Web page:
||Natural Gas Hydraulic Fracturing
||As You Sow
||CHE Trinity Health;
Quantitative Risk Management Reporting for
Hydraulic Fracturing Operations
Extracting oil and gas from shale formations using horizontal drilling and hydraulic fracturing technology has become a controversial public issue. Leaks, spills, explosions and community impacts have led to bans and moratoria in the U.S. and around the globe, putting the industry's social license to operate at risk.
Exxon is the largest producer of natural gas in Germany, which has maintained a moratorium on fracking despite intense industry lobbying. Additional moratoria were adopted in the United States this year, including in Denton, Texas, where Exxon's XTO unit honed its shale expertise. Communities' concerns about natural gas extraction operations near their homes was underscored when Exxon's Chief Executive Officer joined a lawsuit alleging that water hauling associated with hydraulic fracturing activities has the potential to increase noise and traffic, and decrease property values.
Disclosure of best management practices, and measurement of their impact, is the primary means by which investors can gauge how companies are managing the risks of their operations. The Department of Energy's Shale Gas Production Subcommittee recommended in 2011 that companies "adopt a more visible commitment to using quantitative measures as a means of achieving best practice and demonstrating to the public that there is continuous improvement in reducing the environmental impact of shale gas production." (emphasis in original)
In a December 2014 report "Disclosing the Facts: Transparency and Risk in Hydraulic Fracturing Operations", which ranked companies on disclosure of quantitative information to investors, Exxon scored only 14% on its disclosure practices.
Due to this poor performance, investors call for Exxon to provide detailed, quantitative, comparable data about how it is managing the risks and reducing the impacts of its natural gas extraction operations. Its Operations Integrity Management System fails to provide such reporting; as a generalized framework for companywide operations, it lacks criteria specific to shale energy operations.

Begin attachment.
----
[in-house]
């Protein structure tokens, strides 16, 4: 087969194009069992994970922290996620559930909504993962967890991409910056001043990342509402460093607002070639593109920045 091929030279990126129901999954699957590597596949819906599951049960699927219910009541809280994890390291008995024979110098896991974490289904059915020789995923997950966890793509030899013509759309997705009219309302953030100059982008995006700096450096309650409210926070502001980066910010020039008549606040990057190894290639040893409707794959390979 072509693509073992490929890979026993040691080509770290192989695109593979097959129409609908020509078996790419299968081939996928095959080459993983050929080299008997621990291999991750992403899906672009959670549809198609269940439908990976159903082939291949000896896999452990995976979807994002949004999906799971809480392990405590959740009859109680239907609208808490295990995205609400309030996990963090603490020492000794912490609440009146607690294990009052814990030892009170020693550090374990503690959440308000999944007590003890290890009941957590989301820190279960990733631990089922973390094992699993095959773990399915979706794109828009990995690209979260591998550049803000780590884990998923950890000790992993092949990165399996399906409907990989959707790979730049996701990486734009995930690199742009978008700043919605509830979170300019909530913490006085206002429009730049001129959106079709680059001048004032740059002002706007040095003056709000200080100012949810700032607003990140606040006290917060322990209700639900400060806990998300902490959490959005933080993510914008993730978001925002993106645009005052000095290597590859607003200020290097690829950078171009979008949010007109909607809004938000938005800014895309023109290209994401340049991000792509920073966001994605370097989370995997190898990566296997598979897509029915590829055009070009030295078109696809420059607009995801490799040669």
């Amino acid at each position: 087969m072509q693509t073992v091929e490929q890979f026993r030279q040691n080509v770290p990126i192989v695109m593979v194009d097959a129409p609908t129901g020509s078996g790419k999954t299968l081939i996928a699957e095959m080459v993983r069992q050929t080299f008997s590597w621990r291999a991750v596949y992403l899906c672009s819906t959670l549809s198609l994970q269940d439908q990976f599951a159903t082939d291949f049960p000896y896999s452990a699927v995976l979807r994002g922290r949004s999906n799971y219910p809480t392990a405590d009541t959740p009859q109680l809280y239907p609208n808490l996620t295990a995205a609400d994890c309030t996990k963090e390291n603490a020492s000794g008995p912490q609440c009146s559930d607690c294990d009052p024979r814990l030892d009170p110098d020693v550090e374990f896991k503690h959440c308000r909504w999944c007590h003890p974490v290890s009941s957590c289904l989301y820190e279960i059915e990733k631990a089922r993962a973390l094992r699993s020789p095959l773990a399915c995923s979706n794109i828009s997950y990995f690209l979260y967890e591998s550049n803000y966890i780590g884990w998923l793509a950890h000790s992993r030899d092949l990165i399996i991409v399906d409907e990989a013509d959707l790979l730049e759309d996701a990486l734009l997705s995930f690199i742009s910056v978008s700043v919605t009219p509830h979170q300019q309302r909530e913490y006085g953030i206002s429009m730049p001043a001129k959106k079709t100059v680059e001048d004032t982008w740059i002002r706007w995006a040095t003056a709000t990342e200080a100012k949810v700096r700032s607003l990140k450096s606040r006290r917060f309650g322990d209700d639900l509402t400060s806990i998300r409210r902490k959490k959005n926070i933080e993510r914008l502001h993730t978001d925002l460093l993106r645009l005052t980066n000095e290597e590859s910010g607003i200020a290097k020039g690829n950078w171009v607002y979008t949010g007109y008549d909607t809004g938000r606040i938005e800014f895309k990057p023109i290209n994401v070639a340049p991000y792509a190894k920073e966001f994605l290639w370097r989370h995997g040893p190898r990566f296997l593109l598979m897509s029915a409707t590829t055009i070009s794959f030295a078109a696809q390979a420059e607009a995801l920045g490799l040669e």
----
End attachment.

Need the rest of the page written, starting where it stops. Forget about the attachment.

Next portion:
Resolved: Shareholders request the Board of Directors report to shareholders using quantitative indicators, by December 31, 2015, and annually thereafter, the results of company policies and practices, above and beyond regulatory requirements, to minimize the adverse environmental and community impacts from the company's hydraulic fracturing operations associated with shale formations. Such report should be prepared at reasonable cost, omitting confidential information.
Supporting Statement: Proponents suggest the report provide quantitative information for each play in which the company has substantial extraction operations, on issues including, at a minimum:
- Percentage of wells using "green completions;"
- Methane leakage as a percentage of total production;
- Percentage of drilling residuals managed in closed-loop systems;
- Goals to eliminate the use of open pits for storage of drilling fluid and flowback water, with updates on progress;
- Goals and quantitative reporting on progress to reduce toxicity of drilling fluids;
- Numbers and categories of community complaints of alleged impacts, and their resolution; and
- Systematic post-drilling ground water assessment.